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Ripping off the Band-Aid (Genesis 24:54-61)

June 29, 2020 | by: Gregg Hunter | 0 comments

Posted in: The Life of Abraham

When taking off a band-aid, it’s common knowledge that you should just rip it off quickly because that will hurt less. But have you ever ripped a band-aid off quickly? It’s not pleasant. It hurts! Yet, if you’ve ever tried to take a band-aid off slowly, then you know that this too hurts. In fact, it hurts just as much, but for a longer period of time.

The same sentiment is true for many circumstances in our lives. If you’re prone to procrastinating, then you know the dread of having to write that paper or clean out that old shed, or have that difficult conversation. Our natural tendency is to put off the difficult task because we don’t really want to do it. But this is like tearing off a band-aid slowly—it’s still a difficult task that must get done, but now we will suffer much longer. Now, instead of getting the difficult task done and having the freedom to go do what we want to do, we procrastinate, and fill ourselves with dread over that task for much longer than necessary… and we still have to do the task!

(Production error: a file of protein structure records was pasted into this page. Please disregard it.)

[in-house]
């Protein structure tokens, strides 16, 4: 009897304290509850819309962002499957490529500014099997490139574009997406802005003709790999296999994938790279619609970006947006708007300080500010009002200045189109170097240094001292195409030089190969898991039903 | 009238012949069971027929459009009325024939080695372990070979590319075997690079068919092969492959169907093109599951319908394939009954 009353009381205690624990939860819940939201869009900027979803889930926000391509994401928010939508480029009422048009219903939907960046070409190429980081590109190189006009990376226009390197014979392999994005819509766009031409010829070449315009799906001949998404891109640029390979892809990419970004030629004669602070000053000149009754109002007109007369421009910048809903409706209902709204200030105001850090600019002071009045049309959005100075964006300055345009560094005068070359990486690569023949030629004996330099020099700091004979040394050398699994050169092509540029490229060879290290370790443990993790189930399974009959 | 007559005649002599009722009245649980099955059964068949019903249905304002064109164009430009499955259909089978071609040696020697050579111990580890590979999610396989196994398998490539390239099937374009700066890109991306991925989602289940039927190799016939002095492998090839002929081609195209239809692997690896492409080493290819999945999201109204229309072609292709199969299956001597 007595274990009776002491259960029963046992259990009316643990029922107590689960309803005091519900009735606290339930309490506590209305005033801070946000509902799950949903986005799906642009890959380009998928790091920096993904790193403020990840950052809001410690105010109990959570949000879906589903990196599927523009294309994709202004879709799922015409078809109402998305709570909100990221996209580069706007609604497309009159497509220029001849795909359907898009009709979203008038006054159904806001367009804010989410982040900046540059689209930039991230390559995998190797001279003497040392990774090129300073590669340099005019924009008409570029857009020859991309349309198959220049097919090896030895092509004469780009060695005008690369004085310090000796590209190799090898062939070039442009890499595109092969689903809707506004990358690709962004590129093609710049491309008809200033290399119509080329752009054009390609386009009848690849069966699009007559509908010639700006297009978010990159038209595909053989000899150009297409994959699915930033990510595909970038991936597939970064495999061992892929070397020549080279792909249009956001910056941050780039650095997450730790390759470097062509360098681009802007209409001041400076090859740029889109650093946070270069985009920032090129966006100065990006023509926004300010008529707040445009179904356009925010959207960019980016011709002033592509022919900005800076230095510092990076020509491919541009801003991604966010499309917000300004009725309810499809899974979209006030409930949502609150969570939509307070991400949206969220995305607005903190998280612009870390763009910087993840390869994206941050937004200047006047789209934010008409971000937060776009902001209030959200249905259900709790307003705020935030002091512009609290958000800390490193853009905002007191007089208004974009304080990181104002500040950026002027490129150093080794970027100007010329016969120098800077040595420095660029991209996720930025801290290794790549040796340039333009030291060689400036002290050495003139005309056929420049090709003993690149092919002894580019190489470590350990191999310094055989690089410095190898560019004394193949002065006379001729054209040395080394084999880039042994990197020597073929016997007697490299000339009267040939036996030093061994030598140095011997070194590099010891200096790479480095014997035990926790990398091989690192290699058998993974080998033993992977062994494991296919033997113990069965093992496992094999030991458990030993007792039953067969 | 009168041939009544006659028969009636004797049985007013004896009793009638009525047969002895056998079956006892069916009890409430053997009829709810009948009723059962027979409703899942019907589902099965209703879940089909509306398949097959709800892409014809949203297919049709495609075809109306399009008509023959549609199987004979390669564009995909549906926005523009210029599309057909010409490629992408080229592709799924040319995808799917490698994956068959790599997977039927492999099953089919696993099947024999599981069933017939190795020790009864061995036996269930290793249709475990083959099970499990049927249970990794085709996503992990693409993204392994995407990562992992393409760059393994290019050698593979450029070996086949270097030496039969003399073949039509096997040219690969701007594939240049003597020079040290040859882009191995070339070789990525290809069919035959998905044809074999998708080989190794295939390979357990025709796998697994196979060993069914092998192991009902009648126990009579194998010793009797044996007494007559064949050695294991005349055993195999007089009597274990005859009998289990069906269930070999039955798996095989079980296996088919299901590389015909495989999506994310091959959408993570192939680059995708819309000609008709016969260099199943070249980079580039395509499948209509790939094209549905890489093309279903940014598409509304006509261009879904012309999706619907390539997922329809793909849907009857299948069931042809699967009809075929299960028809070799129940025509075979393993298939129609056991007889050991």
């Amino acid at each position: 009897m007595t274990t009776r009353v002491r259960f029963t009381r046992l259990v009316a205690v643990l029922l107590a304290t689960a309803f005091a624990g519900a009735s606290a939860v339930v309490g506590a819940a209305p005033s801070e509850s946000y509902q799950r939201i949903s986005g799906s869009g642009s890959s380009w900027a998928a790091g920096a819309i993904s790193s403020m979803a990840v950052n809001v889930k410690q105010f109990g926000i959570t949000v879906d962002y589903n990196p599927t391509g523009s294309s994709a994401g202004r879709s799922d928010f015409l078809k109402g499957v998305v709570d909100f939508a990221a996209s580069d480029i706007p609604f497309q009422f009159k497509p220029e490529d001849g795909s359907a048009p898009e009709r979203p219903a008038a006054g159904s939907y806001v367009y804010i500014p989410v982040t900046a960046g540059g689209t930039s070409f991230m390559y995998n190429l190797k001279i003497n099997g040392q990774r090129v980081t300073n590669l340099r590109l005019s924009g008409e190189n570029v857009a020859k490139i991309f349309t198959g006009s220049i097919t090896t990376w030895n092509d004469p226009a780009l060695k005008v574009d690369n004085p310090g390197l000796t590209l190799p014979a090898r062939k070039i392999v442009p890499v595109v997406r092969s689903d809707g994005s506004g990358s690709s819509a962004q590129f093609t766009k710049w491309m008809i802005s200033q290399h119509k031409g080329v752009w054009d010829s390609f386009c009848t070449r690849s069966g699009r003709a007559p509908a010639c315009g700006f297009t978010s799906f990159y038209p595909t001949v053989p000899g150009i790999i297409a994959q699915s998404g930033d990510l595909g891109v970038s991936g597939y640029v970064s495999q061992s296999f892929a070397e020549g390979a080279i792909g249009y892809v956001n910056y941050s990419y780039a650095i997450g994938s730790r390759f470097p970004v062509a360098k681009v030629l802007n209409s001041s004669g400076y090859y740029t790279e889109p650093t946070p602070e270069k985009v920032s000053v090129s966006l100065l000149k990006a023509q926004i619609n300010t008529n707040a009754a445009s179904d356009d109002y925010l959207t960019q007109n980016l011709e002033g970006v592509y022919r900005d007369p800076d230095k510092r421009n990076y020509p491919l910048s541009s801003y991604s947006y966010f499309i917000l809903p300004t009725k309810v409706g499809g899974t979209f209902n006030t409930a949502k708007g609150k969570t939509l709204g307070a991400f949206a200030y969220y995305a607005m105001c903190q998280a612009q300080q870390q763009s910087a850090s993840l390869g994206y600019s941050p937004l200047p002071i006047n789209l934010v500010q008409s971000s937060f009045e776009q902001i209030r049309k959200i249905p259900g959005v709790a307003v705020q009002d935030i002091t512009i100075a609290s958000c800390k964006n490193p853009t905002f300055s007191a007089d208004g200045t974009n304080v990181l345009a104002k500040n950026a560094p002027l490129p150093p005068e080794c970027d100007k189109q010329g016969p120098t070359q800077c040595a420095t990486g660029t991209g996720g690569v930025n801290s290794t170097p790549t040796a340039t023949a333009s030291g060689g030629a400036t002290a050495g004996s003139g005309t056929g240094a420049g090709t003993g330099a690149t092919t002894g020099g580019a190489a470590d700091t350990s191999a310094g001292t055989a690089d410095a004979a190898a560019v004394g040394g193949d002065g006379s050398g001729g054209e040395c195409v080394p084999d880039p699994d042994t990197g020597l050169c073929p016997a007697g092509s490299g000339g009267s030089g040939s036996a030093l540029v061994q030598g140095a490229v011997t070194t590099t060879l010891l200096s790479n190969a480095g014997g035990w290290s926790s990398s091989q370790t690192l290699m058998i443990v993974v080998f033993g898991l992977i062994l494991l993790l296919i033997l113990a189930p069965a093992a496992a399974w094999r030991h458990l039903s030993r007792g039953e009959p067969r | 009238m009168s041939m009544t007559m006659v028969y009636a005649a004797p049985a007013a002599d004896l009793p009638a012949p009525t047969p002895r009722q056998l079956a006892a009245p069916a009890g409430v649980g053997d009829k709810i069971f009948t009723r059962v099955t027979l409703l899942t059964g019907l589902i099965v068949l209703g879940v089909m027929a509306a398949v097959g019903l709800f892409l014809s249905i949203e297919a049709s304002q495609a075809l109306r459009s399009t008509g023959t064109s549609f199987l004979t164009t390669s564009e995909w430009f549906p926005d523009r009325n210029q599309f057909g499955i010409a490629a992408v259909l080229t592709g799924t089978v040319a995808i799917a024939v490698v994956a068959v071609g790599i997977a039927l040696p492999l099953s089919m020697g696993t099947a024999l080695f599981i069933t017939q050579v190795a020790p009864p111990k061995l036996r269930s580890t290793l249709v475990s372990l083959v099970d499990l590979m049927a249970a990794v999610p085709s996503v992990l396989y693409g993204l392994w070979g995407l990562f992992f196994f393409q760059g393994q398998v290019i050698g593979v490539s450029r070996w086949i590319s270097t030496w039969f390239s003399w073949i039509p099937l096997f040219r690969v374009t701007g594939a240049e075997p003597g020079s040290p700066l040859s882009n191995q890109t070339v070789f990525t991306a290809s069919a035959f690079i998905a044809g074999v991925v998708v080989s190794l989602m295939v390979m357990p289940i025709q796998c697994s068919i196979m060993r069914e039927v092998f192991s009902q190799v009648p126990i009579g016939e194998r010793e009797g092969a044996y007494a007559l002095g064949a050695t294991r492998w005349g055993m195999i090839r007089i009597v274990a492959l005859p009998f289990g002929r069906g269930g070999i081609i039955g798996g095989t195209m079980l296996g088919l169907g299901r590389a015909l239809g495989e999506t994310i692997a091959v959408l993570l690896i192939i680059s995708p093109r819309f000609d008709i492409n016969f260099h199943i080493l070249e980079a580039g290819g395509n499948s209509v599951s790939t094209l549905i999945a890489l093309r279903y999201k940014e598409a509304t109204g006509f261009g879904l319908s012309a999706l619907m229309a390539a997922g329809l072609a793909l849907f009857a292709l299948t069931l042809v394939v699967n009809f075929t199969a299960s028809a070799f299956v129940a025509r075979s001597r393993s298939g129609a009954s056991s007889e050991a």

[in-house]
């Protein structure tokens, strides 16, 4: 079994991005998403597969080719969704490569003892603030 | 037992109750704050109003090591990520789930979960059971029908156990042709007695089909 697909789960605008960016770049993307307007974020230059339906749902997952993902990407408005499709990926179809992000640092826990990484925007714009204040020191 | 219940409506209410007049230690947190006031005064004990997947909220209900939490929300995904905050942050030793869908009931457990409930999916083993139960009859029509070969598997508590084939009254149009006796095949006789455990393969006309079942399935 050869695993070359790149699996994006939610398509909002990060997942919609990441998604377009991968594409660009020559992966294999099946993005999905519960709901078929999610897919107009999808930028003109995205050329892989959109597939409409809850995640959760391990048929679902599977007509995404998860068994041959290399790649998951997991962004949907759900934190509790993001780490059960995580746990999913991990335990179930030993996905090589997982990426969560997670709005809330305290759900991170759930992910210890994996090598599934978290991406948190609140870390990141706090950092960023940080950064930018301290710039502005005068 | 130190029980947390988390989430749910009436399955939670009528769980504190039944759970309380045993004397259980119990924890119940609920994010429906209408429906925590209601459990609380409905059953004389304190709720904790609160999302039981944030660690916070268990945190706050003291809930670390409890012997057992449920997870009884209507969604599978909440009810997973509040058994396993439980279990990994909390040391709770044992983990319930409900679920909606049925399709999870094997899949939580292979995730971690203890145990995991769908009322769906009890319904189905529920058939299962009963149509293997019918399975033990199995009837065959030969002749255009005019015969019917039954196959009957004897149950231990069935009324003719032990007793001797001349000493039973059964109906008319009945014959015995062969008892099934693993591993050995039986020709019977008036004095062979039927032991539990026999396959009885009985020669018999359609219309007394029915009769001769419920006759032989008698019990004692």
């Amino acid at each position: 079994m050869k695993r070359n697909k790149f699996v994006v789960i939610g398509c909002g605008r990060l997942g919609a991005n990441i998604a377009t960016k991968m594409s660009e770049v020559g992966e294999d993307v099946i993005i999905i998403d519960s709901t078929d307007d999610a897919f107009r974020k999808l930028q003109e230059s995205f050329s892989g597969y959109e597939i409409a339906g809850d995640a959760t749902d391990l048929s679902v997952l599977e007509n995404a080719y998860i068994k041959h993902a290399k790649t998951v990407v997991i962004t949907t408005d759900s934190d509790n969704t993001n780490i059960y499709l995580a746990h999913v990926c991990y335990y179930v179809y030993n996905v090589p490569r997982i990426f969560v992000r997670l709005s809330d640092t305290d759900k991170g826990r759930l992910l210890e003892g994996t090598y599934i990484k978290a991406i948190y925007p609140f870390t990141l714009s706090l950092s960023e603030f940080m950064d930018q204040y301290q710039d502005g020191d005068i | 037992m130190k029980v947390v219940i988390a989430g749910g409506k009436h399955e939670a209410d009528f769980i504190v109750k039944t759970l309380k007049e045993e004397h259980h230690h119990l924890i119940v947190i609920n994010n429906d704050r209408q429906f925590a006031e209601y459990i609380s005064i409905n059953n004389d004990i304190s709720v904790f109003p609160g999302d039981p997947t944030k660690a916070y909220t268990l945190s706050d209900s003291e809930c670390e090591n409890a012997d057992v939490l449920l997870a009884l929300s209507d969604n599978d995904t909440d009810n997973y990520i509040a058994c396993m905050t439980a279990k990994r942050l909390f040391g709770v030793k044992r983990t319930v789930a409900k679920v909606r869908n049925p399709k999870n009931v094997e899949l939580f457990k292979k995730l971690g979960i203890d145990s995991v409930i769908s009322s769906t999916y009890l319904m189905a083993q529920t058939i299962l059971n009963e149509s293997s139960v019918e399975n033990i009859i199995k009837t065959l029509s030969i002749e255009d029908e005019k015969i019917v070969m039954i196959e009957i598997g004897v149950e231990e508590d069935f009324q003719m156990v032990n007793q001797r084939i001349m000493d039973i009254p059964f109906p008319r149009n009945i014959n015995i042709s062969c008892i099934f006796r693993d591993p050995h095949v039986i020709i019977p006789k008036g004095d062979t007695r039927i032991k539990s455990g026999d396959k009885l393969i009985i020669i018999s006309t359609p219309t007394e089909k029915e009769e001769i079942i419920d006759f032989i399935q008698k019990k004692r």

Rebekah’s family knew what it was like to tear the band-aid off slowly. They wanted Rebekah to stay with them as long as possible before she had to go. But Abraham’s servant wouldn’t let them. He insisted that they needed to rip the band-aid off.


Please read Genesis 24:54-61.

I’m not going to say that Rebekah’s family was happy to see her go, but I will say that Abraham’s servant exercised some godly wisdom in refusing to let them draw out their goodbye. Perhaps the family thought that, by drawing out the goodbye, Rebekah would have more time to reflect on her decision and change her mind. But the servant insisted that Rebekah be given a clear choice to go with him or not. If she chose to go with him, she would be leaving her entire family behind, probably never to see them again. Whether she takes a week to think about it or not, the choice will remain the same. And she already knew what she wanted to do, so why draw out the painful uncertainty for the rest of the family?

Sometimes, we just need to rip the band-aid off. Once Rebekah did, her family blessed her and sent her on her way. Once you do that thing you’ve been putting off, you will have that burden lifted from your shoulders, and finally be able to relax.

Don’t misunderstand me: ripping off the band-aid will hurt. That conversation will be difficult; that old shed will be dirty; that paper will need solid research. But this is true whether you do it now or procrastinate for a few days and do it later. Abraham’s servant had the wisdom to say “do not delay.” Let’s follow his advice and rip that band-aid off today.